As I’ve said before macroeconomics isn’t my thing. But if there really is a huge negative impact of the switch from the $ it should easy to describe. Just saying it would be really bad for the US won’t cut it.

  4. Davey on Thu, 26th Jun 2014 3:52 pm 

    Rock, the whole dollar demise story is hype. The dollar is in natural decline but tell me another currency that isn’t. There is no substitute for the dollar now or in a few years. The dollar will be and has been reduced in its importance in the global economy but it will be around until globalism is over. It is more apparent everyday the world is turning confrontational economically. This will definitely preclude the necessary agreements to form a replacement to the dollar and that is if the US cooperates. The complexities of changing an already complex system will have far reaching consequences and unintended consequences. What China and Russia are doing makes good economic sense. Where economic these bilateral deals will make sense. It is a big jump to go from a few billion to a few trillion.

  5. Keith_McClary on Thu, 26th Jun 2014 3:59 pm 

    rockman- Me too. If prices are pegged to the oil price, it shouldn’t make much difference what currency is used to make the payments. In effect, you could say that oil is the currency.

  6. J-Gav on Thu, 26th Jun 2014 4:21 pm 

    Agreed Rockman and Davey (to a certain extent). One fact is, the dollar is on the way out because confidence in it is gone (for good reasons). Another fact is that, for the time being, there ain’t nothin’ else out there ready to replace it on a worldwide scale.

    I’m sure there are plenty of feverish secret meeetings going on to try and work this out, involving baskets of currencies, SDRs, etc but we’re not privy to that are we?

    Just to throw an idea out into the blue, what if nothing replaced it? I’ll be more specific and say ‘as a global currency.’ Personally, I think globalization has already failed and central banks around the planet are scrambling to keep it on life support until some genius figures out a next step. Seen the Baltic Dry statistics lately?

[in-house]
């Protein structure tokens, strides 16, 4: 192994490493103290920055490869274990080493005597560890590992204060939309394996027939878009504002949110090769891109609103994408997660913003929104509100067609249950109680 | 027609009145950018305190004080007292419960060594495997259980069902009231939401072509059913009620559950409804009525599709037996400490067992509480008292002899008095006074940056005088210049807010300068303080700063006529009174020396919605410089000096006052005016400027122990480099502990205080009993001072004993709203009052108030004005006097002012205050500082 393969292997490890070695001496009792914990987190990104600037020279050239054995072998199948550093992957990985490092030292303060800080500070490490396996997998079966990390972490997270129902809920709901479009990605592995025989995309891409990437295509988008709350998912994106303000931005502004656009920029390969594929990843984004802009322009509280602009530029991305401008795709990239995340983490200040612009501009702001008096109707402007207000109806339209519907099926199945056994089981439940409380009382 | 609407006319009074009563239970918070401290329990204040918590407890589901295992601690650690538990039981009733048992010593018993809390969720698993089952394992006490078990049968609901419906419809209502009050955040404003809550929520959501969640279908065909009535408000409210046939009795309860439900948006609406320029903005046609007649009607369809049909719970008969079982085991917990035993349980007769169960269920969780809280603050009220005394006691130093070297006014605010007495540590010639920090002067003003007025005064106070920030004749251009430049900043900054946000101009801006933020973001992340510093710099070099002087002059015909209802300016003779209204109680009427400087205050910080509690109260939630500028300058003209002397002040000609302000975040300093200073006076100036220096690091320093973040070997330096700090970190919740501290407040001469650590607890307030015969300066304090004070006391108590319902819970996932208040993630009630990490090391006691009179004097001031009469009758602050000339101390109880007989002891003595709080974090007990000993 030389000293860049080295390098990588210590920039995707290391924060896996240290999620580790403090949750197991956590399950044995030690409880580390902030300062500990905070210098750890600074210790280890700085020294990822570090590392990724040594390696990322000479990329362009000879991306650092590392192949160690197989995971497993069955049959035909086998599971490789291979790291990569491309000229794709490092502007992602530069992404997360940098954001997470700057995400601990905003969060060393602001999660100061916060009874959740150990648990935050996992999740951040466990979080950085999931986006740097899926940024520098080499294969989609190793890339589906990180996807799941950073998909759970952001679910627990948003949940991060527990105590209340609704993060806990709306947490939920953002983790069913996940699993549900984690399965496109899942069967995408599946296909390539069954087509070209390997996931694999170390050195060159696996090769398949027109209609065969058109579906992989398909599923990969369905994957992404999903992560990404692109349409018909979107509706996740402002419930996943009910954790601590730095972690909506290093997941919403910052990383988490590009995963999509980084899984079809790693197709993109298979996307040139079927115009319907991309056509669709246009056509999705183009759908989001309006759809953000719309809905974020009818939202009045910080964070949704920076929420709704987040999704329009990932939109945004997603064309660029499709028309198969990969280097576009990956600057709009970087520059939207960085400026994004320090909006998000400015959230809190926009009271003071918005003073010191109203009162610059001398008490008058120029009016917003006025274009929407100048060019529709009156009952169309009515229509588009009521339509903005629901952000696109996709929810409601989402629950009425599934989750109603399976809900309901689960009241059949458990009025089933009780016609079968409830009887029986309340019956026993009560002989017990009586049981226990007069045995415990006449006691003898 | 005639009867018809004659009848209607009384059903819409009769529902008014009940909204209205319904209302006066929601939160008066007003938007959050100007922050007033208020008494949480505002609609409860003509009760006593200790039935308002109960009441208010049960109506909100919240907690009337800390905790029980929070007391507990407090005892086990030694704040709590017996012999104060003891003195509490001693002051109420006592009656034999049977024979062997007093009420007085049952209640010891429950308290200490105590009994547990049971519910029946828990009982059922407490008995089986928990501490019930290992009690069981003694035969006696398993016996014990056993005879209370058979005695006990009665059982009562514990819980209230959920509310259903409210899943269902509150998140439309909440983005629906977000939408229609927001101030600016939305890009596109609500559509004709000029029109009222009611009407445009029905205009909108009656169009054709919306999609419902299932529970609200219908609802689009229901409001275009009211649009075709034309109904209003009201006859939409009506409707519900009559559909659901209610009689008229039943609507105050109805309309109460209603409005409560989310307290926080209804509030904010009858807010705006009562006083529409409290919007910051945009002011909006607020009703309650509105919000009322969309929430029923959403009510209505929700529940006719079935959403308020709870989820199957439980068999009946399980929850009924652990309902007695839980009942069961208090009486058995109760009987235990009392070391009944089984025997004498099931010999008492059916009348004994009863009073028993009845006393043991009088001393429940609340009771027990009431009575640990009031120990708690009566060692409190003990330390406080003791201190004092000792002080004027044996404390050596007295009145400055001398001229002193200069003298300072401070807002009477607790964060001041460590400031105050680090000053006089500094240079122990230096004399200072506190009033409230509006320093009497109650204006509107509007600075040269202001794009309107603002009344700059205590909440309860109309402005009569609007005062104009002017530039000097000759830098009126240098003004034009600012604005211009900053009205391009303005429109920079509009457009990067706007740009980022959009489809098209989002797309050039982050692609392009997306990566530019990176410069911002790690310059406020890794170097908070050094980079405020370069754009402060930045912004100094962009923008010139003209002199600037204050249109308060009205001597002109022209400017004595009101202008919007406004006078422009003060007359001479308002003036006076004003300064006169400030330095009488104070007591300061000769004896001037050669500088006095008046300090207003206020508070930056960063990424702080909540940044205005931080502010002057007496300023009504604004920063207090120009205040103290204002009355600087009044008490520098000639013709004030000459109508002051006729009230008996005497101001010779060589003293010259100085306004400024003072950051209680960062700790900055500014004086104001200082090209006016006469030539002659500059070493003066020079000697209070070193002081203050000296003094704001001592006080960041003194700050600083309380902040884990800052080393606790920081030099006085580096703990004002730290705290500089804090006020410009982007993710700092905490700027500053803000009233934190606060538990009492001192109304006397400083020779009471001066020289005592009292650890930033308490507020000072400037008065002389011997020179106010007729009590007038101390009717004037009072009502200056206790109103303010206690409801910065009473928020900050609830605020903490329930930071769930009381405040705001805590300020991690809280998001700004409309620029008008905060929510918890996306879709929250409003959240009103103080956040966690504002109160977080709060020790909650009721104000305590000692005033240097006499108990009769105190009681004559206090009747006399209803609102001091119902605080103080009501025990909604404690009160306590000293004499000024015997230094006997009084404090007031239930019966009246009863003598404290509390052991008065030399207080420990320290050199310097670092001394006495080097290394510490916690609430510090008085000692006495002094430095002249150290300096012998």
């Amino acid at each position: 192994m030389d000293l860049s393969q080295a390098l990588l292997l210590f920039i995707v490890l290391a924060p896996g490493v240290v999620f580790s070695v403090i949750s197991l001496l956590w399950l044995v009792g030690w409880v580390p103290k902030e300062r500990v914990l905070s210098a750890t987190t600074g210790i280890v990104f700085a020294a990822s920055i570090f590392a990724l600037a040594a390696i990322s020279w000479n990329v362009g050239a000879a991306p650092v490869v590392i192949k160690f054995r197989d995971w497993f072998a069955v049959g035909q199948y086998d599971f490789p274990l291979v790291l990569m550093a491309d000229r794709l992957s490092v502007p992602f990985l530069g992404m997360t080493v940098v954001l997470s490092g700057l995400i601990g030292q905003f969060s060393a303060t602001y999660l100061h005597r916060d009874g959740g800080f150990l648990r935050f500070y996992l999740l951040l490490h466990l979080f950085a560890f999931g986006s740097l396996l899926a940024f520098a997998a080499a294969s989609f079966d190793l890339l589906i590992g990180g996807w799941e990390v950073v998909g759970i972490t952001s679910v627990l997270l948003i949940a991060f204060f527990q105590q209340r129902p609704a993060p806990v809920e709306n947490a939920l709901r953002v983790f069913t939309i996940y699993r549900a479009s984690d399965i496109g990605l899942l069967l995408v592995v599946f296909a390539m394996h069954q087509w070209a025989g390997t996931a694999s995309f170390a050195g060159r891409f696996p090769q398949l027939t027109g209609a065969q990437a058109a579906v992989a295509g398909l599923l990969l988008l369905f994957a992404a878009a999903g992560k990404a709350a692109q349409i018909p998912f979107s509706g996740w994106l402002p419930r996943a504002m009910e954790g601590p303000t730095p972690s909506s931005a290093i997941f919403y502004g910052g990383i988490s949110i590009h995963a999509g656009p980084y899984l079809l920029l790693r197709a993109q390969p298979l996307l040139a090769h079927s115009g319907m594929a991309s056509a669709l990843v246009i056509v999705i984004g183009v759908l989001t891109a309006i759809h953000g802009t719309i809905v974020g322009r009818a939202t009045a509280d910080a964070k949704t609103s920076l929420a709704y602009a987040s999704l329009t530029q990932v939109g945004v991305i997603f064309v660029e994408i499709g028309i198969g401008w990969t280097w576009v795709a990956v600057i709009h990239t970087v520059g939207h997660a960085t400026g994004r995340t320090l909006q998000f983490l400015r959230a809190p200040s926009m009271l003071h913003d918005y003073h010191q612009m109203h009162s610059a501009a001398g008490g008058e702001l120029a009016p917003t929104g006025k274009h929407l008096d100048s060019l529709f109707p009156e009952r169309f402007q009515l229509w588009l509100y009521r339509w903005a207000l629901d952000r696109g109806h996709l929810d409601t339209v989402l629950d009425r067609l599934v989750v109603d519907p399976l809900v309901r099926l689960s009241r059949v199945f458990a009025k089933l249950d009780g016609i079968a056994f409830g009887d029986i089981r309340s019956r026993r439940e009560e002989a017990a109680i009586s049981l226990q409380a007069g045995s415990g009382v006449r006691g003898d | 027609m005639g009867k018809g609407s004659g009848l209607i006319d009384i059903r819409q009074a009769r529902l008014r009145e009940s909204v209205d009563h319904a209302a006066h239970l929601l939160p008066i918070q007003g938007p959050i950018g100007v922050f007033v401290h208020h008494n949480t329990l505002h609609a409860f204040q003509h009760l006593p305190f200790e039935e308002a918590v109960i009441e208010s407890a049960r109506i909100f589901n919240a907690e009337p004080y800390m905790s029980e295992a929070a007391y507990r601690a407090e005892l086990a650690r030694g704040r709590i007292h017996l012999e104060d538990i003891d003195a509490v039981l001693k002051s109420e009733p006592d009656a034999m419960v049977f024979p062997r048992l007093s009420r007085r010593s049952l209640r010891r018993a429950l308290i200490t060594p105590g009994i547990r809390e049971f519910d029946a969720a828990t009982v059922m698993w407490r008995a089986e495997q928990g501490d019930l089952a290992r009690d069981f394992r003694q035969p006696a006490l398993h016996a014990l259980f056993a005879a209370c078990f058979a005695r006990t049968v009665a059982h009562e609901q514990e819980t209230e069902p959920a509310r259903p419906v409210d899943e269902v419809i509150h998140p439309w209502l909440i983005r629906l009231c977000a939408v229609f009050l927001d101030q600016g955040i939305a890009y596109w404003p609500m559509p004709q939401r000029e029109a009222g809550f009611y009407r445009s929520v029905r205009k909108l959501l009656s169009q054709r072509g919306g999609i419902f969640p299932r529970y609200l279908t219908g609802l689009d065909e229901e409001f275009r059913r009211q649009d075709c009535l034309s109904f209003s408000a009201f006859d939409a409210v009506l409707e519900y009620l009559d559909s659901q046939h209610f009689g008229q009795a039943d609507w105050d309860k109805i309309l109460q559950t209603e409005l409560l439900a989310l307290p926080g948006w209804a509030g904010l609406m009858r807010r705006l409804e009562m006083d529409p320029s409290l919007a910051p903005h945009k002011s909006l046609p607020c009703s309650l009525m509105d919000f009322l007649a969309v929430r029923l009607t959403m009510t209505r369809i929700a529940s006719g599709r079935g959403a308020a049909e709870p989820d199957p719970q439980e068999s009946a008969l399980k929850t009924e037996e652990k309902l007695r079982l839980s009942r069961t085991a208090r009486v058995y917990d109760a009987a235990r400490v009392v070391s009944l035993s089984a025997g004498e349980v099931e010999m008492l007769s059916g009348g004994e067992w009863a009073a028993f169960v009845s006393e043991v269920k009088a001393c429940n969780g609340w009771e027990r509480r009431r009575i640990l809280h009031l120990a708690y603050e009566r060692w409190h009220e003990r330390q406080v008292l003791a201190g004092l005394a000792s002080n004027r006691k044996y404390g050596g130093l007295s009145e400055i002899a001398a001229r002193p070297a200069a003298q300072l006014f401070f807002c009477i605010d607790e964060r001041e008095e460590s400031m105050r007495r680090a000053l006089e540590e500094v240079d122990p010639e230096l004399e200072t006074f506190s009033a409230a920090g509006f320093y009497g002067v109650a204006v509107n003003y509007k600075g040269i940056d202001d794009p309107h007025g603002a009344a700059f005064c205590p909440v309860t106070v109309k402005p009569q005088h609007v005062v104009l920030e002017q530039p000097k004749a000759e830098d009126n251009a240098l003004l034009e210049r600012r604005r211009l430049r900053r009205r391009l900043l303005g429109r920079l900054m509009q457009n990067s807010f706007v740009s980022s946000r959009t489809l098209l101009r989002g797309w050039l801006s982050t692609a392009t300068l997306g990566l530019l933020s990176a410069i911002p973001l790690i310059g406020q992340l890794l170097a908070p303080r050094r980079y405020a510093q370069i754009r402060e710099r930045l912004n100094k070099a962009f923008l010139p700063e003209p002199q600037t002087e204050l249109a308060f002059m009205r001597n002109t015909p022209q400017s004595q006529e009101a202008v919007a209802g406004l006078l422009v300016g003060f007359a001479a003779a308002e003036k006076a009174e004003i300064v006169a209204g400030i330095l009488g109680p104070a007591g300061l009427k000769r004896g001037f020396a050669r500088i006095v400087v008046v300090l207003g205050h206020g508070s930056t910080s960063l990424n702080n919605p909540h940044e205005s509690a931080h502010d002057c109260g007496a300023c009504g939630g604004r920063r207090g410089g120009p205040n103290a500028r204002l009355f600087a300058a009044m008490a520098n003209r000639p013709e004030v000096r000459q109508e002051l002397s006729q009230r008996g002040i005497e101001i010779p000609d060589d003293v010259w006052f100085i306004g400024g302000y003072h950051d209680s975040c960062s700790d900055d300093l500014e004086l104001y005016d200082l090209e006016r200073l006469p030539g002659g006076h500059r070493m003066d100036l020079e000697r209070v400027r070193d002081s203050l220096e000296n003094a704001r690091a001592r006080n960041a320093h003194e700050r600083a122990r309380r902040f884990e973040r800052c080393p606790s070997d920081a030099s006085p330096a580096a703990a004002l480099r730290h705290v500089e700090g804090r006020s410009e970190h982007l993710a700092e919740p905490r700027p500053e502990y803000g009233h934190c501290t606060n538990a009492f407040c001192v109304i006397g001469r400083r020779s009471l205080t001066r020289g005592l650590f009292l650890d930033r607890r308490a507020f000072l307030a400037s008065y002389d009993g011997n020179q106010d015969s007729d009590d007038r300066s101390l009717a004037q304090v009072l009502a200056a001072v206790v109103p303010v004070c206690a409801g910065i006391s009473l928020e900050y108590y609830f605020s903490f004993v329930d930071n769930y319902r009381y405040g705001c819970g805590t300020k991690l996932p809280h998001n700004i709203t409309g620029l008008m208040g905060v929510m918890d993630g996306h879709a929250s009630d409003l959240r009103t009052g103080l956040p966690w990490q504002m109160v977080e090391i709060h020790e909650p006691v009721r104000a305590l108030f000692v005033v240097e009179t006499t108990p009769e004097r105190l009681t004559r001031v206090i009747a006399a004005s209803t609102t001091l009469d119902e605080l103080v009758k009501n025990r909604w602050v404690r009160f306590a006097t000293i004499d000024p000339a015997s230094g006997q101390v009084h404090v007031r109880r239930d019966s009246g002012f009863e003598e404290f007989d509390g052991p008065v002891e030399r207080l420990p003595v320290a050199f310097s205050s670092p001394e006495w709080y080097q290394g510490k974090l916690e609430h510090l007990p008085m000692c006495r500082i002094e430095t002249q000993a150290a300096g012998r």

Pretending can only last so long. The dollar will be still around for a while and nobody knows (including the so-called experts), what the hell could possibly replace it for international exchange. That’s understandable, as this situation is new. So, for now, it looks like a gradual nibbling away at dollar hegemony (Russia-China, yes, but also other countries, including France, agreeing to non-dollar international trade deals).

    The upshot if I’m not too far wrong? Other (including local) currencies will gradually gain more traction, but none of them will dominate internationally (who wants to repeat the dollar fiasco with another name on the paper?)

    Eventually, we’ll move away from paper fiat money to some other system(s). Do I know what that will look like? No.

  7. Arthur on Thu, 26th Jun 2014 4:31 pm 

    Rockman, only the US can print dollar, not China, not Russia. So every time someone produces real value, oil, food, stuff… the US can switch on the printing press to ‘pay’ for it. Out of thin air. This goes on until that someone refuses to accept the dollar. And if big parties like Russia and China start to refuse the dollar, other parties follow. And out of the blue the US becomes a poor countriy, because she can’t pay for anything. And all the dollars absorbed in the world economie can’t go anywhere except to the only place where they can’t be refused, in the US itself –> hyperinflation. And the only way for the US to recover is to start all over again, building a productive economy. This will take years, if not decades. And then there is peak oil.

  8. Davey on Thu, 26th Jun 2014 6:23 pm